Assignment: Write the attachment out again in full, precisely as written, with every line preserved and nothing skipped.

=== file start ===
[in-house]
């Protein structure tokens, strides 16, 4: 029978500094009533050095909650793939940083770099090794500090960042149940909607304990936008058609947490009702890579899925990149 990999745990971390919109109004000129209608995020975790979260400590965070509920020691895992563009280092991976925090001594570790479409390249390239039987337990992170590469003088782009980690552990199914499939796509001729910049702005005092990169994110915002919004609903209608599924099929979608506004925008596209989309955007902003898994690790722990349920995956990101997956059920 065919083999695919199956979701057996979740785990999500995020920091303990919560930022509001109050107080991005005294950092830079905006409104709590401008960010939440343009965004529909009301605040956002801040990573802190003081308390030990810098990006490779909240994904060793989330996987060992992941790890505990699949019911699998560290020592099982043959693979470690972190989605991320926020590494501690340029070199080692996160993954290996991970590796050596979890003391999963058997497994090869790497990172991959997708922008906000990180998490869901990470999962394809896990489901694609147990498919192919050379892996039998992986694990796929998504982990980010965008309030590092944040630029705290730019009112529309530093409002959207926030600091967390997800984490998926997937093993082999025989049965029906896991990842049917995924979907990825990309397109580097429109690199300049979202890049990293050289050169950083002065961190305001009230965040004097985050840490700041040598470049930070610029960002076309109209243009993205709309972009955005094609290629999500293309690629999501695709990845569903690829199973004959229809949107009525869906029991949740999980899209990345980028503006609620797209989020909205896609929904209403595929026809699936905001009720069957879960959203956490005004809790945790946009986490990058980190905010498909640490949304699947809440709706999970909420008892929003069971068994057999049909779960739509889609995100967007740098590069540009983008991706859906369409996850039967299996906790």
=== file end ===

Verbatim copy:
[in-house]
């Protein structure tokens, strides 16, 4: 029978500094009533050095909650793939940083770099090794500090960042149940909607304990936008058609947490009702890579899925990149 990999745990971390919109109004000129209608995020975790979260400590965070509920020691895992563009280092991976925090001594570790479409390249390239039987337990992170590469003088782009980690552990199914499939796509001729910049702005005092990169994110915002919004609903209608599924099929979608506004925008596209989309955007902003898994690790722990349920995956990101997956059920 065919083999695919199956979701057996979740785990999500995020920091303990919560930022509001109050107080991005005294950092830079905006409104709590401008960010939440343009965004529909009301605040956002801040990573802190003081308390030990810098990006490779909240994904060793989330996987060992992941790890505990699949019911699998560290020592099982043959693979470690972190989605991320926020590494501690340029070199080692996160993954290996991970590796050596979890003391999963058997497994090869790497990172991959997708922008906000990180998490869901990470999962394809896990489901694609147990498919192919050379892996039998992986694990796929998504982990980010965008309030590092944040630029705290730019009112529309530093409002959207926030600091967390997800984490998926997937093993082999025989049965029906896991990842049917995924979907990825990309397109580097429109690199300049979202890049990293050289050169950083002065961190305001009230965040004097985050840490700041040598470049930070610029960002076309109209243009993205709309972009955005094609290629999500293309690629999501695709990845569903690829199973004959229809949107009525869906029991949740999980899209990345980028503006609620797209989020909205896609929904209403595929026809699936905001009720069957879960959203956490005004809790945790946009986490990058980190905010498909640490949304699947809440709706999970909420008892929003069971068994057999049909779960739509889609995100967007740098590069540009983008991706859906369409996850039967299996906790």